Travelling with a Mental Illness

Travelling with a Mental Illness

Walking towards customs, all I can think about are the hundreds of tiny pills stuffed into my bag, little chemical concoctions that help me live every day. The fear of withdrawals is too strong to leave them in my suitcase, so I stuff them into my carry-on. I know they don’t have my brand of vice where I’m going; they don’t recognise my dependence as an illness. For the next five weeks, I won’t be able to get a hold of the drugs I need. Clutched between my trembling hands is all I have to get me through.

I am sweating, jittery. There is no one more conspicuous in this airport than me right now, and I know it.

As I get closer to the bored, white-gloved officials who will determine the fate of my trip, all I want to do is grab one of those pills and try to swallow it, even without the aid of my confiscated water. Even though I’d probably end up coughing and drawing more attention to myself. The temptation is there, but I’ll have to rummage through the mountain of other drugs to get to what I need, and then I’ll definitely be pulled into some awful backroom where god-knows-what will happen. Or so says my anxiety, which is currently betraying me by making the pores in my forehead dilate and sweat.

The white-gloved officials scrutinise my bag through their thermal camera, see the sweat dripping down my face and decide we need a chat. The urge to bolt is so overwhelming that I run on the spot, frozen but shaking with the energy expended running a marathon.  I try to remind myself to breathe. In. Out. In. Out. Hyperventilating is not breathing. Everything will be okay, I think. You’re fine, you’re fine.

I step to the side, watch the white-gloves open my bag, watch them pull out my supply as the other tourists gawk at the proceedings. My anxiety is screaming at me to say something, to run away, to do anything to get me out of this situation. I want to cry. I want to be back at home. I want to never even think of travelling again. My brain won’t function; I can’t think past the terror of being arrested, of my future being stripped from me.

“Hey,” he pokes me. “What this?”

With trembling fingers, I pull out an old, crumpled piece of paper from my back pocket. It’s a note from my psychiatrist explaining that I’m not a drug dealer and that all the pills I have are legal, prescribed and supposed to be in my carry-on. It also holds absolutely no weight – my dealer was on maternity leave when I needed to legitimise my daily hits. All I have is this year-old scruffy note with a printed signature that somehow survived weeks in South-East Asia and Oh my God they’re going to arrest me, they’re going to arrest me, they’re going to arrest me.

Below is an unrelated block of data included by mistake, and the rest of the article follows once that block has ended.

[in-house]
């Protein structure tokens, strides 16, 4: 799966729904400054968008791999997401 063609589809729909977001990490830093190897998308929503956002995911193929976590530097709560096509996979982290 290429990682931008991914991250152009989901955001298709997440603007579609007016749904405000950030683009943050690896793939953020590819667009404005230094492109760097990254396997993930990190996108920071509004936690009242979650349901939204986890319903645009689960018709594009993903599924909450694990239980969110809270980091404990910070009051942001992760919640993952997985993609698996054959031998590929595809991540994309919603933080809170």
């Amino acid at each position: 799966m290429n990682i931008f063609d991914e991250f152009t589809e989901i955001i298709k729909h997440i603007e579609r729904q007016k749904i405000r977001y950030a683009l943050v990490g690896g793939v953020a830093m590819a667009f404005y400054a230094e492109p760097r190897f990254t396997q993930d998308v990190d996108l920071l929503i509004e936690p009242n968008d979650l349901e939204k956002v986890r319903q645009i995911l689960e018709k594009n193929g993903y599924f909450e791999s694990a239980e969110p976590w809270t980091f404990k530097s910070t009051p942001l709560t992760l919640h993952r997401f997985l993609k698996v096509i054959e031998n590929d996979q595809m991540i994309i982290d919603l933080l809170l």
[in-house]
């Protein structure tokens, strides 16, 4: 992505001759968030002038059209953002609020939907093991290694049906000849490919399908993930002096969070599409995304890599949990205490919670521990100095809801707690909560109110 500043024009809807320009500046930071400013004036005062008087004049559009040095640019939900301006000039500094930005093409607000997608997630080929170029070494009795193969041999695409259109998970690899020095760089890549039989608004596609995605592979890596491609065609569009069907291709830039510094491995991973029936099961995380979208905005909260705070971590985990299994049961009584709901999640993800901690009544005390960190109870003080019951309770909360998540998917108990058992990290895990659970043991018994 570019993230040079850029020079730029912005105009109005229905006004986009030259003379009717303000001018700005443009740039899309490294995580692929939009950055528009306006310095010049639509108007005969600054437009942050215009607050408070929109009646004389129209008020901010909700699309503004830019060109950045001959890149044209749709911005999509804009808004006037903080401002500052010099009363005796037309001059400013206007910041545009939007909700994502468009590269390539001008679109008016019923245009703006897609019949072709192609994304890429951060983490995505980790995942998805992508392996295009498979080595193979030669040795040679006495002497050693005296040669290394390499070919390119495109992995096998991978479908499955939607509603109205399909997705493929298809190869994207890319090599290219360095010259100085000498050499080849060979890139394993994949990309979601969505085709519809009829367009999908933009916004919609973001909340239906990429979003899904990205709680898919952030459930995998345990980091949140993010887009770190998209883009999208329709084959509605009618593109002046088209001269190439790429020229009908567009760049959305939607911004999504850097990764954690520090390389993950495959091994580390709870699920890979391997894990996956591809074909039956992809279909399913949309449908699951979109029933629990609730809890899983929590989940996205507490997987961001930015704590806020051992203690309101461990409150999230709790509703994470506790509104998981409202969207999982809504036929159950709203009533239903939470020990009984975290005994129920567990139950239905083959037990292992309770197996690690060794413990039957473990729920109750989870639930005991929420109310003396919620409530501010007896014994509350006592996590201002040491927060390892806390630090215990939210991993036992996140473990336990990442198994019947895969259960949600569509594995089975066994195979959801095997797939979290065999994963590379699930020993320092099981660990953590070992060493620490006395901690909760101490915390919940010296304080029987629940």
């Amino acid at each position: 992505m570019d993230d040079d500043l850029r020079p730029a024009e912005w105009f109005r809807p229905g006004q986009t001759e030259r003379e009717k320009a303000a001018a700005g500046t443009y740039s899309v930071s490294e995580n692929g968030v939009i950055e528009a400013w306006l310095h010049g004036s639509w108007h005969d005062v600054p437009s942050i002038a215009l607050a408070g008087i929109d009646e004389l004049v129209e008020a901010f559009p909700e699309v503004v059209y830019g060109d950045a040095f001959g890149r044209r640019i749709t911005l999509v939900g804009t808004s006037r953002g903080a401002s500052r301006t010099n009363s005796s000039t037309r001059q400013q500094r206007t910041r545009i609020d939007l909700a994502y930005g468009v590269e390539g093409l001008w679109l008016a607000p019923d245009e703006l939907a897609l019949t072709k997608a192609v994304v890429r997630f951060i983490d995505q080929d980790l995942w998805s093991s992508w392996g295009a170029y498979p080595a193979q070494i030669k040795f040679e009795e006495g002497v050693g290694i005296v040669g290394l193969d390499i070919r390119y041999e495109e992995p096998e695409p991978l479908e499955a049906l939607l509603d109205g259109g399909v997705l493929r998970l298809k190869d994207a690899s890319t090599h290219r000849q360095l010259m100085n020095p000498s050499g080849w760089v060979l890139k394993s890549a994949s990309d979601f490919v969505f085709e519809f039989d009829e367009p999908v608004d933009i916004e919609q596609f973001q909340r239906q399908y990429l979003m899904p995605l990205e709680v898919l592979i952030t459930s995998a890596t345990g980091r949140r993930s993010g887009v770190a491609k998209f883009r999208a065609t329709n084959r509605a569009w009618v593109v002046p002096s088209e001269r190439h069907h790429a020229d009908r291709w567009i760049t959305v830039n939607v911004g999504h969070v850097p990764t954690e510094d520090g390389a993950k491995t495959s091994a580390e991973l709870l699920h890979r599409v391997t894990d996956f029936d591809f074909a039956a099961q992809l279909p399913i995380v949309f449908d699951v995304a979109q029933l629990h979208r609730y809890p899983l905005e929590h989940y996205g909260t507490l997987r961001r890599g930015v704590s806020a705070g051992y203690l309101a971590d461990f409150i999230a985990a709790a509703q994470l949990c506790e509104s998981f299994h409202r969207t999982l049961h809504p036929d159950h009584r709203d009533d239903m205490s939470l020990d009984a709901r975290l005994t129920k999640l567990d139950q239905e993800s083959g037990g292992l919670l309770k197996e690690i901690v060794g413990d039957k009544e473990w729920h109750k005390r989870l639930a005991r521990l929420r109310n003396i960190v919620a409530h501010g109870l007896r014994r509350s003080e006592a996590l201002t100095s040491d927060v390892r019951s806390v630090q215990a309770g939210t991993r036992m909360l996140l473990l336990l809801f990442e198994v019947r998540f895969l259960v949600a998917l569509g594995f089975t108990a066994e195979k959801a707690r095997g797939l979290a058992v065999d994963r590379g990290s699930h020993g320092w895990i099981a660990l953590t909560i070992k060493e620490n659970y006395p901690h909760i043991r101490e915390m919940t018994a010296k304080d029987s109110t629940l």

I can’t stop shaking as they read over the note, look into my bag and scrutinise my pills with the nonchalance of people who know they are in control. I need those pills to survive this holiday like I need those pills to survive this experience.

“Is okay. You go.” He waves me away, moves on to the next person.

It’s okay? I can go? I don’t think I’ve had to hold myself back from running away from government officials so much since that one time I tried streaking down a busy road in Cape Town.

Obviously I’m not actually a drug dealer, but some of the little whites I take can be found on the black market. One of them warns that it can cause hallucinations and “hypnotic-like states”. Another is pink and legitimately has the word unicorn in its title. It’s good to laugh about these things (though not in the face of anyone important).

I’ll probably never get over the feeling that I’m doing something wrong just for travelling with my meds, especially in an airport where “DEATH PENALTY TO DRUG TRAFFICKERS” is emblazoned on the first wall you see. It’s things like that though – things that take you so far out of your comfort zone you can’t see over the wave of uncertainty about to wash you away – that allow you to grow.

It’s hard to leave home with bipolar disorder, anxiety, depression or any mental illness. It’s frightening. But it’s also one of the best things you can do. It won’t “fix” you, it won’t make you “better”, and for those of us who take medication, it isn’t an alternative. What it can do is make you more confident and hopefully help you realise that travelling with a mental illness is just travelling; the only difference is that you have a little extra baggage stuffed into the overhead compartment.

Cover by Alexander Caliman